It is definitely growing up, in terms of new features and stability. However, of course there is an however, "I can't give this to my friends".
It is just not ready for the corporate world. The likes of Gradle, and yes even Maven make it so much easier to explain the build process. Actually, I can explain the build process with gradle and maven. But SBT is SUCH a massive barrier. We really can do better folks.!
I think I can base my gripes down to two areas: Syntax, and then a higher level, the complexity of creating a build setup.
In short, SBT has confusing and ugly syntax. (shocking really) Watching Martin Odersky's key note at the Scala 2013 days, he discussed the notion that we should be very careful with Symbolic vs alphabetic Method names.
http://parleys.com/play/51c1994ae4b0d38b54f4621b/chapter35/about (see from 59:10)
Here Martin discusses Alphabetic vs Symbolic method names. Can we have some normal reading config please ? Looked at a gradle build file lately ? I can explain that to a junior developer of 3 months very easy - but sbt. not a chance (I have tried). It just represents - "forget it - what do you know about node.js ?"
Build and Customisation Complexity
What Ruby on Rails and Maven and (some other stuff I am sure) have in common is the Convention over Configuration. Gradle does this well, where to extend a plugins execution, just define "more stuff for it to do".
The way settings are applied in a .scala definition is almost appalling. It really needs a rethink as when I show people the various methods, you get blank stares or squizzed up faces.
With SBT, I find I have to write some very complex logic if I want to move files, or process config files etc etc. I feel this comes from SBT lacking a "customer API". It has an Engineers API at the moment but ease of extending it's activities really requires some serious depth knowledge of Scala AND SBT.
SBT is shaped as the defacto build too for Scala; yes Maven and Gradle can do it. But SBT does it better. Because it is defacto, and because we want new users to learn the languages, and because we want the new users to have good projects (for longevity of maintenance) we want them to use a build tool. But our option .. sticking them in front of SBT ?? oh dear.
Scala is a fantastic language, simply my favourite and I know a LOT of languages and environments. Ant was a brilliant help, and Maven improved that massively (yes yes, ant v maven). So when I train new users (ok / so so developers) in a project, I don't want to confuse them with "take up", I just want to get them on the road to exploring. Training Java, it might be Spring, or Drools or JAX-RS or something else. With Maven (and now with Gradle as that is my preferred Java build tool) I can simply setup a build script, easily (and I mean easy), explain the script to someone, and get them on their way.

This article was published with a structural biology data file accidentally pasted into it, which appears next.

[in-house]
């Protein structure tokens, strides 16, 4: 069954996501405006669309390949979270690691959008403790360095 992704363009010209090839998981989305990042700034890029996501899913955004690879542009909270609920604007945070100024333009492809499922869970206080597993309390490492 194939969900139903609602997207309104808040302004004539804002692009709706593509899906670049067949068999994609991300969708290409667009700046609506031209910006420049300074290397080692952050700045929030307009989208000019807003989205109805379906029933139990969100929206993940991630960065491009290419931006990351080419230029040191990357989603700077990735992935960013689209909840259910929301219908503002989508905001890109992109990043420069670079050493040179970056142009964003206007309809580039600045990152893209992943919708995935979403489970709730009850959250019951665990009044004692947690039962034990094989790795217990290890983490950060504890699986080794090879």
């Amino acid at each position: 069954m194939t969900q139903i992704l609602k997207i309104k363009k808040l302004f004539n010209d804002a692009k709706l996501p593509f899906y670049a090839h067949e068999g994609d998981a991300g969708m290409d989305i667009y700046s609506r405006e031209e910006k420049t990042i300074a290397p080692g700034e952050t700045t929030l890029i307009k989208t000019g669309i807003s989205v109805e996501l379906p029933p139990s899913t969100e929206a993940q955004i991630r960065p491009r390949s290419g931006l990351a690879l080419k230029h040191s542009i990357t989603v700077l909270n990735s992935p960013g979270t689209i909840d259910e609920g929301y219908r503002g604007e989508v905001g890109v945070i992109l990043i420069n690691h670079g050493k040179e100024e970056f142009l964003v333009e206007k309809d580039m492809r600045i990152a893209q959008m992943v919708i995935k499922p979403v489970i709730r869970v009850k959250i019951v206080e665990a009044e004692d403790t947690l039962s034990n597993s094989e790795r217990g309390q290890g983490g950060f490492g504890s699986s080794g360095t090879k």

The new-ish developer does not need to know much about Java to understand Maven and even less knowledge to understand Gradle as it reads better.
But if I wanted to get someone up and running with Scala, giving them a default Build tool, I can show them an SBT build setup. Oops. that doesn't work.
Parallel this poor experience with how Scala compares to Java, I can show them a case class and how simple that is, so at the high level, Scala as a language is easy, but SBT is just killing take up for the less experienced.
I have read that sbt is like vi, once you grok it, you get it.. and yes I am definitely there. (vi is my favourite editor) - but please can we work on a new build definition language - and I really mean something that it's GOAL is user friendliness, to overlay on top of the vi-ness ?
If we get that right, because SBT is a defacto build tool, we might get even more developers!
Is there something in the works that will help SBT be a tool for the masses ? Because at the moment you need a degree and a year on Scala to understand how to do more complex things (and sometimes something basic).
Every so often I do consider switching a project to Gradle but, of course, SBT just does work better with Scala and I like it, but I can't share a build setup with a new junior developer. I have tried and it just confuses to the point on non-productiveness
So I have an itch, I may scratch it.. .. but I haven't yet
There, I can have a coffee now.